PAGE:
Piotr Anderszewski, Queen Elizabeth Hall, London

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The Independent Culture

Piotr Anderszewski is one of those pianists whose eccentricities make him interesting. There is more often than not method in the madness. But the first half of this recital found him oddly distracted and out of sorts. Strange to say, but Anderszewski just wasn't there.

In one of two last-minute changes of programme he began with Bach Partita No 2 in C minor which he dispatched in an almost wilfully prosaic, off-hand manner. It was plain, not in the Shaker sense, but rather in the sense that the concert had not yet begun and he was just getting his fingers moving. More disturbing was the piece's refusal to dance. A whole raft of awkward phrasings and misplaced accents reminded me of the old joke about one of his legs being shorter than the other.

Szymanowski's Masques fared better in a splashy, coldly calculating kind of way. This is music whose rough-hewn folkloric origins are married to an expensive sophistication. But should its bejewelled colouristic effects sound so relentlessly unlovely? In the first piece, which draws its inspiration from the tale-teller Sheherazade from The Thousand and One Nights, there were admittedly glimmers of the lady's elusive beauty, but the thrust of Anderszewski's argument was that it was the high melodrama of her tales that was keeping her alive to see another day. Even the Don Juan of the final piece sounded more harassed than harmonious. For all its wild extremes, this music is, or should be, seductive. It wasn't.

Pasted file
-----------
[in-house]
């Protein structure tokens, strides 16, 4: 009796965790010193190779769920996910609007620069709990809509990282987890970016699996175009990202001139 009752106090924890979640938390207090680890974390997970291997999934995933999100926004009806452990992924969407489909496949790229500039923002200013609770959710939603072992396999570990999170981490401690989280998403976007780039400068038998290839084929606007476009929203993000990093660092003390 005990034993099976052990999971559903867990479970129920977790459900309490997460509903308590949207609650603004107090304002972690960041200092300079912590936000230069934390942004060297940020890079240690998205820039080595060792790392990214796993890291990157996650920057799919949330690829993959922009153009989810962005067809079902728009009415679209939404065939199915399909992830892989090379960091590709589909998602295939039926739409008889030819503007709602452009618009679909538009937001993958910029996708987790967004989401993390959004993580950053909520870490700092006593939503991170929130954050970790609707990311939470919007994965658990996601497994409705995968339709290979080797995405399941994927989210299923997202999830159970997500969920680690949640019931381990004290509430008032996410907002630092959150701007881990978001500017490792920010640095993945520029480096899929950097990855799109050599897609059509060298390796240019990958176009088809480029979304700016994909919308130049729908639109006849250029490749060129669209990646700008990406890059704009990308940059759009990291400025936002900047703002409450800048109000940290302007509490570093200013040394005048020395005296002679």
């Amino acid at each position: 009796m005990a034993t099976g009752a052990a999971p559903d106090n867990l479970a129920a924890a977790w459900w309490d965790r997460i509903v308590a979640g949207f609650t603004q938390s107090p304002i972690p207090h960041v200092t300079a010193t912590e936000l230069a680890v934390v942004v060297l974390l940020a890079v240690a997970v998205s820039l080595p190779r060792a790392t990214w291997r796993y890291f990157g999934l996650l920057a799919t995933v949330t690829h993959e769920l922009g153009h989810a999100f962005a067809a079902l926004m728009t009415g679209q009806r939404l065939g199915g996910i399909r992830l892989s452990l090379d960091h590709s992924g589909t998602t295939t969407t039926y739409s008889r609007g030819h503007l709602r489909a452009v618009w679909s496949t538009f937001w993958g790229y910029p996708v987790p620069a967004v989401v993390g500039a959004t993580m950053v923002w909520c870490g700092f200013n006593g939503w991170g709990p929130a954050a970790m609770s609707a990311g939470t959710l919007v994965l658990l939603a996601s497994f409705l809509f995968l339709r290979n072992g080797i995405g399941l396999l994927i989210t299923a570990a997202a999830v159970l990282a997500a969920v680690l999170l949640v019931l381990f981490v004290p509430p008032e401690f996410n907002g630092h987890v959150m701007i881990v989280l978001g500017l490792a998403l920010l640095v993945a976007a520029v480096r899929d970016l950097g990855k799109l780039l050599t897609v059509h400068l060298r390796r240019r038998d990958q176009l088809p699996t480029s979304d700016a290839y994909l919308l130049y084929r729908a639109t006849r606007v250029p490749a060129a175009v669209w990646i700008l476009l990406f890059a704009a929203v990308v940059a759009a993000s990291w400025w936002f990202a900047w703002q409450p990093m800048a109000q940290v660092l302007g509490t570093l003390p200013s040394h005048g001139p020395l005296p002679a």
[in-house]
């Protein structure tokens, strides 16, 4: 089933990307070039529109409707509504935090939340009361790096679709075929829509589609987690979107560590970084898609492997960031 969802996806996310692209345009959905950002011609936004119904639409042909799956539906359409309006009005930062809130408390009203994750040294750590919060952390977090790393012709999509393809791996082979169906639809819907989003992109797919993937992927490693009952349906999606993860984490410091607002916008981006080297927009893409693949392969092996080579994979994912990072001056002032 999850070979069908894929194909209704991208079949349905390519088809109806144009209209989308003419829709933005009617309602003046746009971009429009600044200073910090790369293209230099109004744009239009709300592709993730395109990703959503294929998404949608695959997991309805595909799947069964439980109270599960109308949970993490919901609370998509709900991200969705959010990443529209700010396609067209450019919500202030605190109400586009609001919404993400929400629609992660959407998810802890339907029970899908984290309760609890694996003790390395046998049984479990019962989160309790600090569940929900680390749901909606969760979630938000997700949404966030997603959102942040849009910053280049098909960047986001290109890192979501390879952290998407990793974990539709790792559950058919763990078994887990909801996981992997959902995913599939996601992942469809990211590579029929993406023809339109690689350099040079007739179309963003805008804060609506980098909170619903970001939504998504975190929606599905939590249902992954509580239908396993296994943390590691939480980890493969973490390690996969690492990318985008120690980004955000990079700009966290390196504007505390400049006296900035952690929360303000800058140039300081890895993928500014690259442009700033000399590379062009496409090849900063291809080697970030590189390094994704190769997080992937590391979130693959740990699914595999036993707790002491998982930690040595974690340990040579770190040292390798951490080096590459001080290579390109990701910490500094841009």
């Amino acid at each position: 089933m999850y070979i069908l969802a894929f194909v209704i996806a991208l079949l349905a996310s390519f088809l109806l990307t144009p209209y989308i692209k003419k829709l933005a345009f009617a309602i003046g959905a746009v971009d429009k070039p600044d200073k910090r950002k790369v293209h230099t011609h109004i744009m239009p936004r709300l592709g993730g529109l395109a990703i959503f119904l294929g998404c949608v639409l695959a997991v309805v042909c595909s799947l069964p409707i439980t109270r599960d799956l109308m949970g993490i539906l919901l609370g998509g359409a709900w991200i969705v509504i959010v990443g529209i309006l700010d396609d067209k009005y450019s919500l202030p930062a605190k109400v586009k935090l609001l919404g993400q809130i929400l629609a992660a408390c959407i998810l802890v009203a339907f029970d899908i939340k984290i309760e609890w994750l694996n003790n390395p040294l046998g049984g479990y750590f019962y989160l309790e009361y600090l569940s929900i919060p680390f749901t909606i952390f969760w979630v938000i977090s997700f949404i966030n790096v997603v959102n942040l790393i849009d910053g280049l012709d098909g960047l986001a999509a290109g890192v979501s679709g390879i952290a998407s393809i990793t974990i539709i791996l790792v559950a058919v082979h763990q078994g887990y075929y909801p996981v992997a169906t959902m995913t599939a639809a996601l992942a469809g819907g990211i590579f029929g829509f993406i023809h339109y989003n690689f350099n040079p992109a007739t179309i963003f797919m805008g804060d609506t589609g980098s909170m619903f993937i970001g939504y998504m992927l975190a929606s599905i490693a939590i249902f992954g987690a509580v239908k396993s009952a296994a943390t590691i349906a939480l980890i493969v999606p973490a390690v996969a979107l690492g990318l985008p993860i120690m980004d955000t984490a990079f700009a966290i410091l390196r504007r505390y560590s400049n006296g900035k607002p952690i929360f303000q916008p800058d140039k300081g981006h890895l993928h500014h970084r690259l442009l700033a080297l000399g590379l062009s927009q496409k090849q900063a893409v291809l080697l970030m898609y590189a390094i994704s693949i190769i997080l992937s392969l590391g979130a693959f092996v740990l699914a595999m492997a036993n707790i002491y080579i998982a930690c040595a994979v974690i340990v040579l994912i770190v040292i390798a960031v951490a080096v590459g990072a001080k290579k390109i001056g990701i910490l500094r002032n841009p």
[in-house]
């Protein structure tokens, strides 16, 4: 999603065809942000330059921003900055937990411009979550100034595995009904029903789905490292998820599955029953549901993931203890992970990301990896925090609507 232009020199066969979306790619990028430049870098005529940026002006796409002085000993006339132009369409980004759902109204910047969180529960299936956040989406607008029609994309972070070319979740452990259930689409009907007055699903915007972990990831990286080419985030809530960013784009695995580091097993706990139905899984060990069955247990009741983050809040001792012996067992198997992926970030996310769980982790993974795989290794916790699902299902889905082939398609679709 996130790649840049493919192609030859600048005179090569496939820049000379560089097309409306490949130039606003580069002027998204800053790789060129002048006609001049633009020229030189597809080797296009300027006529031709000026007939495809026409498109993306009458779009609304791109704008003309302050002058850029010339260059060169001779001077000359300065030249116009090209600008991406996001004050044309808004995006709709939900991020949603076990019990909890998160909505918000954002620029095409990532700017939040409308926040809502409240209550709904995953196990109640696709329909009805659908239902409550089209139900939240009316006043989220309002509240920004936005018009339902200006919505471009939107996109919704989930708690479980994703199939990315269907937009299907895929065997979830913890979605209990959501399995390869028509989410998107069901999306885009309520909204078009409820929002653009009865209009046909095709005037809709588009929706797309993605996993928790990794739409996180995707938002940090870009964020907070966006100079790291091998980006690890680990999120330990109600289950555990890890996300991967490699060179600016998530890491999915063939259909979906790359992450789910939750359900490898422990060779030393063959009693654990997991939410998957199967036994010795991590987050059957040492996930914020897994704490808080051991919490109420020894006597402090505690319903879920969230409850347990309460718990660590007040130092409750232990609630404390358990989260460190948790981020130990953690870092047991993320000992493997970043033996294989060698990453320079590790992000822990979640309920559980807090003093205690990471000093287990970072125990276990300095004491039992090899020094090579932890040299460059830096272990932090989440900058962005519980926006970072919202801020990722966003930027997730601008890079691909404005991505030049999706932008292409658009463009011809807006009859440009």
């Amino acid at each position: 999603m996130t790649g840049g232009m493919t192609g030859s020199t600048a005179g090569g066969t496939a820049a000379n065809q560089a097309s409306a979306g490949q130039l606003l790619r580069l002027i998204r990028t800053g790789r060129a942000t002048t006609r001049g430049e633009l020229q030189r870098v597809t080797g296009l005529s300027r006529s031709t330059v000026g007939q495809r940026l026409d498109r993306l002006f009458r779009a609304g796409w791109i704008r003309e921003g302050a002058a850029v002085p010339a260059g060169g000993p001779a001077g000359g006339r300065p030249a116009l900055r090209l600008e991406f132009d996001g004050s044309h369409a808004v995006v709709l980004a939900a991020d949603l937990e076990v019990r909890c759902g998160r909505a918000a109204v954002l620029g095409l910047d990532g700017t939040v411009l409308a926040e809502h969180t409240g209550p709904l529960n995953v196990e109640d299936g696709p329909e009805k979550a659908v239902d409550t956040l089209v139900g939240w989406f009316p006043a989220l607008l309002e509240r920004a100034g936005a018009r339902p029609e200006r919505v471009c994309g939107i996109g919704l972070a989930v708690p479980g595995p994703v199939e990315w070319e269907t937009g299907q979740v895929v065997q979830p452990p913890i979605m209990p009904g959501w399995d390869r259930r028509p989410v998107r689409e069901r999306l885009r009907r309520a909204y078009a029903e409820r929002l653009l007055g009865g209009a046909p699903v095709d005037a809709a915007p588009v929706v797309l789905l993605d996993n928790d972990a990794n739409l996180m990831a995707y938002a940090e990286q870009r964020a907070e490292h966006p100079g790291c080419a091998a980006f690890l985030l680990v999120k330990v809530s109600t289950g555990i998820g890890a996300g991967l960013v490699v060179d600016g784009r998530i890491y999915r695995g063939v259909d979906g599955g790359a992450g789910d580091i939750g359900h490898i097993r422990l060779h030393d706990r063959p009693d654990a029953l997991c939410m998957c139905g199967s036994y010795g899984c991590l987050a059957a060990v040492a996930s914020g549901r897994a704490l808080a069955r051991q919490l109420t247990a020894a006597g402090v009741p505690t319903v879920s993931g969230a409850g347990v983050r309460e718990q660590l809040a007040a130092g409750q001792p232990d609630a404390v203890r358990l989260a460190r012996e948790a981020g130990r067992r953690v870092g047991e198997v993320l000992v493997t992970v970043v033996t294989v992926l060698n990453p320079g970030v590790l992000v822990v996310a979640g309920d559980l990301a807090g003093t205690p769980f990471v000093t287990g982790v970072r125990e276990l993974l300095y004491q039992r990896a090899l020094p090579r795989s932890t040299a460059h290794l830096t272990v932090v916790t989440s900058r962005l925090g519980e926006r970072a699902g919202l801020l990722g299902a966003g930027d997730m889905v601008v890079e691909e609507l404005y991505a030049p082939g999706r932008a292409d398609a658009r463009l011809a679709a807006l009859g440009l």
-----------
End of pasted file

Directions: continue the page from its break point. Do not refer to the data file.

But then an entirely different pianist emerged in the second half. Schumann's profoundly ironic Humoreske took us on an emotional journey from which there could be no easy return. Schumann described this extraordinary piece as like a set of variations without a theme. But the theme was always his beloved Clara and the variations a chronicle of his state of mind at their enforced separation.

Humoreske does indeed open with a theme, a very beautiful one, but it seems neither to begin nor to end but rather to muse on that possibility. Anderszewski caught the feeling to perfection, becoming Schumann in order to understand him. His frustration was scarily real, the music jackknifing from one extreme to another. But always it returned to these oasis-like reflections on Clara, where Anderszewski found and embraced and almost refused to let go of every consonant chord. That's the player we know and love.